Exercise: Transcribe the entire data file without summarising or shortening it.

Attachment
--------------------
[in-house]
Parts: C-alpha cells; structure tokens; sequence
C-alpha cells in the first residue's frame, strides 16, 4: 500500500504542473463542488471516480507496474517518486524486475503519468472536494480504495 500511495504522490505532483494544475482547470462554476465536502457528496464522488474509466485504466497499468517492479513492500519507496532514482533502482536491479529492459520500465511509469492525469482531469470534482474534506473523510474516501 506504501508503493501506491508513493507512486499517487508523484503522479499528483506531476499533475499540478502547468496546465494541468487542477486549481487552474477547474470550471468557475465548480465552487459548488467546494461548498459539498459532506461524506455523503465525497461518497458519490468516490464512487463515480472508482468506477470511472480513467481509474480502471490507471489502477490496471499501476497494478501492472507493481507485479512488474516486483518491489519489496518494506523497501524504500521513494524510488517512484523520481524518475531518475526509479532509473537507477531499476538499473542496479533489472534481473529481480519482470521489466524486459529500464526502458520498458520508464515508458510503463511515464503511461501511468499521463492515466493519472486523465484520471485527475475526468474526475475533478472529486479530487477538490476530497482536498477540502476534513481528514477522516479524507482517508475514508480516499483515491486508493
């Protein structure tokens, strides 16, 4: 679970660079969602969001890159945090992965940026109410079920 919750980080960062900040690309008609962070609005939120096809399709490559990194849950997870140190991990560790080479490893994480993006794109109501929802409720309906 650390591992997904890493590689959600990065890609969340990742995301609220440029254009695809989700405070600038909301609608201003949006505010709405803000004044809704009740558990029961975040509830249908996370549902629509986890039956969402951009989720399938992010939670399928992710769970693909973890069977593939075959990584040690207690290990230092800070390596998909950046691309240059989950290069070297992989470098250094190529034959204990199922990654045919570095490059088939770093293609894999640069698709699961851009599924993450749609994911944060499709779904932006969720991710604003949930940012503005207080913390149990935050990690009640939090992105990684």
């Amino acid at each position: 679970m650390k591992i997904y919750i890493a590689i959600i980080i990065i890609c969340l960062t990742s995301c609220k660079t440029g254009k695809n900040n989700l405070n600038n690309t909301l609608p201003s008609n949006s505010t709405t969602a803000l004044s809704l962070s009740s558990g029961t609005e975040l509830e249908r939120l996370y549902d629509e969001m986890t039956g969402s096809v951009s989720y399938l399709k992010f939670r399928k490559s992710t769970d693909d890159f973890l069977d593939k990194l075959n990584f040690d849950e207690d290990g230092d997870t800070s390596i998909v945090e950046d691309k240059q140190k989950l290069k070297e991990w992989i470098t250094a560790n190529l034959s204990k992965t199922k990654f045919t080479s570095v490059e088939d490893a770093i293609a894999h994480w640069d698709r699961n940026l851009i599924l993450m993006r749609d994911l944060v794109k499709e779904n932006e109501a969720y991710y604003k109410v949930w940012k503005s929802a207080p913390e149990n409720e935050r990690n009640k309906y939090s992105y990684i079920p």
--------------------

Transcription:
[in-house]
Parts: C-alpha cells; structure tokens; sequence
C-alpha cells in the first residue's frame, strides 16, 4: 500500500504542473463542488471516480507496474517518486524486475503519468472536494480504495 500511495504522490505532483494544475482547470462554476465536502457528496464522488474509466485504466497499468517492479513492500519507496532514482533502482536491479529492459520500465511509469492525469482531469470534482474534506473523510474516501 506504501508503493501506491508513493507512486499517487508523484503522479499528483506531476499533475499540478502547468496546465494541468487542477486549481487552474477547474470550471468557475465548480465552487459548488467546494461548498459539498459532506461524506455523503465525497461518497458519490468516490464512487463515480472508482468506477470511472480513467481509474480502471490507471489502477490496471499501476497494478501492472507493481507485479512488474516486483518491489519489496518494506523497501524504500521513494524510488517512484523520481524518475531518475526509479532509473537507477531499476538499473542496479533489472534481473529481480519482470521489466524486459529500464526502458520498458520508464515508458510503463511515464503511461501511468499521463492515466493519472486523465484520471485527475475526468474526475475533478472529486479530487477538490476530497482536498477540502476534513481528514477522516479524507482517508475514508480516499483515491486508493
């Protein structure tokens, strides 16, 4: 679970660079969602969001890159945090992965940026109410079920 919750980080960062900040690309008609962070609005939120096809399709490559990194849950997870140190991990560790080479490893994480993006794109109501929802409720309906 650390591992997904890493590689959600990065890609969340990742995301609220440029254009695809989700405070600038909301609608201003949006505010709405803000004044809704009740558990029961975040509830249908996370549902629509986890039956969402951009989720399938992010939670399928992710769970693909973890069977593939075959990584040690207690290990230092800070390596998909950046691309240059989950290069070297992989470098250094190529034959204990199922990654045919570095490059088939770093293609894999640069698709699961851009599924993450749609994911944060499709779904932006969720991710604003949930940012503005207080913390149990935050990690009640939090992105990684």
């Amino acid at each position: 679970m650390k591992i997904y919750i890493a590689i959600i980080i990065i890609c969340l960062t990742s995301c609220k660079t440029g254009k695809n900040n989700l405070n600038n690309t909301l609608p201003s008609n949006s505010t709405t969602a803000l004044s809704l962070s009740s558990g029961t609005e975040l509830e249908r939120l996370y549902d629509e969001m986890t039956g969402s096809v951009s989720y399938l399709k992010f939670r399928k490559s992710t769970d693909d890159f973890l069977d593939k990194l075959n990584f040690d849950e207690d290990g230092d997870t800070s390596i998909v945090e950046d691309k240059q140190k989950l290069k070297e991990w992989i470098t250094a560790n190529l034959s204990k992965t199922k990654f045919t080479s570095v490059e088939d490893a770093i293609a894999h994480w640069d698709r699961n940026l851009i599924l993450m993006r749609d994911l944060v794109k499709e779904n932006e109501a969720y991710y604003k109410v949930w940012k503005s929802a207080p913390e149990n409720e935050r990690n009640k309906y939090s992105y990684i079920p």